With all the hullabaloo over at SCOTUS, the Wyoming Supreme Court has had a relatively busy few weeks itself. And it recently issued an important procedural ruling that affects all juvenile criminal trials (called “delinquency adjudicatory hearings”) and abuse and neglect trials against a parent, guardian, or custodian of a minor child.
Wyoming state laws governing the limited jurisdiction of juvenile courts provide that, “In no case shall the court hold the adjudicatory hearing more than ninety (90) days after the date the petition is filed.” See Wyo. Stat. Ann. § 14-6-209(c), § 14-6-226(b). In juvenile court, an “adjudicatory hearing” is the trial in the matter and the “petition” is a petition filed by the State of Wyoming, through a prosecutor’s office, alleging that either a child has committed a crime (a delinquent offense) or an adult has abused or neglected a child.
In a case called In the Interest of BC-K, the Wyoming Supreme Court considered whether the juvenile court lost jurisdiction over a delinquency proceeding concerning the alleged criminal acts of a child after more than ninety (90) days had passed since the relevant petition was filed. If a court of limited jurisdiction loses jurisdiction over a case, then they have no power to decide the case and the matter should ordinarily be dismissed.
In BC-K, the Wyoming Supreme Court held that the juvenile court does not lose jurisdiction over the case after more than 90 days have passed since the filing of the petition because the relevant statutes do not provide for such a remedy or sanction. The Court, in effect, held that because the Wyoming Legislature did not prescribe this specific remedy or consequence for a court’s failing to hold a timely adjudicatory hearing/trial, the remedy does not exist. In so doing, the Court extended its prior decisions in other related matters concerning the jurisdiction of juvenile courts. See In re DSB, 2008 WY 15, 176 P.3d 633 (Wyo. 2008).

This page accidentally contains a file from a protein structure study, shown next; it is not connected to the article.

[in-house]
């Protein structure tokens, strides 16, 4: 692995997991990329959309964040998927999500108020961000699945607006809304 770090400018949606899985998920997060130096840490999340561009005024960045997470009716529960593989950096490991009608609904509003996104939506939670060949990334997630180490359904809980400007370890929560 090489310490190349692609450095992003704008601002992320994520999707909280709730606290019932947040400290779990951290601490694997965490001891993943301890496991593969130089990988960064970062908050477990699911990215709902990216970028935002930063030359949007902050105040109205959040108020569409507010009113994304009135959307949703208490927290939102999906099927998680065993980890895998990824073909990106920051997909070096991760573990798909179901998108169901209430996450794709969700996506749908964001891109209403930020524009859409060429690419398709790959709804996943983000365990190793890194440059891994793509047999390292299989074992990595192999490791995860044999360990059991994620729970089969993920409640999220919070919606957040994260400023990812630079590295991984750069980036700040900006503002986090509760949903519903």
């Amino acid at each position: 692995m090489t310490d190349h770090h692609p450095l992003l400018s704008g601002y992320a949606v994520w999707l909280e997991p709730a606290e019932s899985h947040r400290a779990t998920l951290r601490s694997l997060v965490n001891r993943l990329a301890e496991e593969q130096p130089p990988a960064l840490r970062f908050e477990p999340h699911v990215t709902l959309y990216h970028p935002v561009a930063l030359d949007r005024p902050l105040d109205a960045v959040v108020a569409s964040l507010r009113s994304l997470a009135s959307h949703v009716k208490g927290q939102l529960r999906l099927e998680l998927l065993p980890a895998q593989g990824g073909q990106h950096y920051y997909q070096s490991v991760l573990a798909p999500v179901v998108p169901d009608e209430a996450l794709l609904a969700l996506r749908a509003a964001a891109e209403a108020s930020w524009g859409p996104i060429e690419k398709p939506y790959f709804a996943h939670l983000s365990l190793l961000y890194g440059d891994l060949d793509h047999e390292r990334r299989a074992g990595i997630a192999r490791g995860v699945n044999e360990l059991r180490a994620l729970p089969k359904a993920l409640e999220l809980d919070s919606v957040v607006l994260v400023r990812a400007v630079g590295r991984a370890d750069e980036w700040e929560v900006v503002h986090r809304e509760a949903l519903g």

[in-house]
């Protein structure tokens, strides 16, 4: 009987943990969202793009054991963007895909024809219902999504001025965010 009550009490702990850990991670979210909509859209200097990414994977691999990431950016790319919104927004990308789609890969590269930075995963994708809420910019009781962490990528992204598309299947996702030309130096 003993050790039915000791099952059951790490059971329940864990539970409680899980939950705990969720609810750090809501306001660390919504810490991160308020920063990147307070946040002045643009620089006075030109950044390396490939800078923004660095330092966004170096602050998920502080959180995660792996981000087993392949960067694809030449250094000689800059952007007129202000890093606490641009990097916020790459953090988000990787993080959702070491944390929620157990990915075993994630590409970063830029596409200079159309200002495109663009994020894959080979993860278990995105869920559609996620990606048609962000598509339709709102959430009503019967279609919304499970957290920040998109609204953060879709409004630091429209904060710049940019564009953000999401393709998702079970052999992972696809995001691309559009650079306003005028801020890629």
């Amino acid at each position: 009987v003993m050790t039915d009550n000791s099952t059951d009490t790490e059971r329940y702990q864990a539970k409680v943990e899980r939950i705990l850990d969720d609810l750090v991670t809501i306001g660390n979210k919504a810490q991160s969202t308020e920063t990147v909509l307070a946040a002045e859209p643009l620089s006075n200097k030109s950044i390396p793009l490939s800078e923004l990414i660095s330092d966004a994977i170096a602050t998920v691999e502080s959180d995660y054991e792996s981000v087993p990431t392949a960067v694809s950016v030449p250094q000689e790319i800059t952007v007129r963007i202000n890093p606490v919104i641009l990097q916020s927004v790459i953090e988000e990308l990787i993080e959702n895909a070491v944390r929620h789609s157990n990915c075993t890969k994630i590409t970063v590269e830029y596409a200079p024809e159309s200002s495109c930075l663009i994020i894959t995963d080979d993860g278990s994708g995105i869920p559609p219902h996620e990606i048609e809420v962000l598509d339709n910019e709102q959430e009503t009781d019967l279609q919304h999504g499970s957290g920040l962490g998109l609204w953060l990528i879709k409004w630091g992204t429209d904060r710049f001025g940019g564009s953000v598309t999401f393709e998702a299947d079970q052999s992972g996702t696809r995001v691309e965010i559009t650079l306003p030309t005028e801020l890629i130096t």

The Court did provide a kind of a remedy for defendants in juvenile court delinquency or abuse and neglect proceedings faced with late or delayed trials. First, the defendant should file a motion to the juvenile court demanding a prompt hearing. If that fails, the defendant should petition the Wyoming Supreme Court for a writ of habeas corpus “seeking dismissal of the case.” In re BC-K, ¶ 18 (quoting DSB, ¶ 24, 176 P.3d at 638-39). And in no case should the defendant ask for a continuance or for the hearing to be rescheduled.
So there you have it. The 90-day deadline for juvenile court trials is toothless and more of a guideline than a jurisdictional mandate. However, if your juvenile court is slow and fails to set a timely trial, you should demand a prompt trial and then ask the Wyoming Supreme Court for the dismissal that it says the trial court has no power to grant.
You can read the full BC-K decision here: